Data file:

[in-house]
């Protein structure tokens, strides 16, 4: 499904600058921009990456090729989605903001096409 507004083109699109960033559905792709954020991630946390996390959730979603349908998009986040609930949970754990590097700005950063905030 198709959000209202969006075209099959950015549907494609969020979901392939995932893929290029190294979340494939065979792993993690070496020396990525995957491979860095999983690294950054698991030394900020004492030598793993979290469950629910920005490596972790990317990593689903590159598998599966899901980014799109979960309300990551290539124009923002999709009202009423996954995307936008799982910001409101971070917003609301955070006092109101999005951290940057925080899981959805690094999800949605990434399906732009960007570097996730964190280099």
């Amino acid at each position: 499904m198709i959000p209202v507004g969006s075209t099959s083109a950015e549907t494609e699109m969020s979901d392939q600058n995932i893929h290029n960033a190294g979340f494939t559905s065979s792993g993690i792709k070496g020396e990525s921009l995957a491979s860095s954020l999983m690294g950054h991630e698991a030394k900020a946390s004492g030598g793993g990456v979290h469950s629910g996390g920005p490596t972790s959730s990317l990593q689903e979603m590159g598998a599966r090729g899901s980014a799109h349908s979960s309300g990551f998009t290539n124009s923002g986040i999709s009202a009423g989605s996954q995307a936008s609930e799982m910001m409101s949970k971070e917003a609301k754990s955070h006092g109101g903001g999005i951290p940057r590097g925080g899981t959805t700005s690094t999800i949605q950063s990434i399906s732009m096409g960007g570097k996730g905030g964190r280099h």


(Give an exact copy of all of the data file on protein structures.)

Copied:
[in-house]
């Protein structure tokens, strides 16, 4: 499904600058921009990456090729989605903001096409 507004083109699109960033559905792709954020991630946390996390959730979603349908998009986040609930949970754990590097700005950063905030 198709959000209202969006075209099959950015549907494609969020979901392939995932893929290029190294979340494939065979792993993690070496020396990525995957491979860095999983690294950054698991030394900020004492030598793993979290469950629910920005490596972790990317990593689903590159598998599966899901980014799109979960309300990551290539124009923002999709009202009423996954995307936008799982910001409101971070917003609301955070006092109101999005951290940057925080899981959805690094999800949605990434399906732009960007570097996730964190280099």
């Amino acid at each position: 499904m198709i959000p209202v507004g969006s075209t099959s083109a950015e549907t494609e699109m969020s979901d392939q600058n995932i893929h290029n960033a190294g979340f494939t559905s065979s792993g993690i792709k070496g020396e990525s921009l995957a491979s860095s954020l999983m690294g950054h991630e698991a030394k900020a946390s004492g030598g793993g990456v979290h469950s629910g996390g920005p490596t972790s959730s990317l990593q689903e979603m590159g598998a599966r090729g899901s980014a799109h349908s979960s309300g990551f998009t290539n124009s923002g986040i999709s009202a009423g989605s996954q995307a936008s609930e799982m910001m409101s949970k971070e917003a609301k754990s955070h006092g109101g903001g999005i951290p940057r590097g925080g899981t959805t700005s690094t999800i949605q950063s990434i399906s732009m096409g960007g570097k996730g905030g964190r280099h």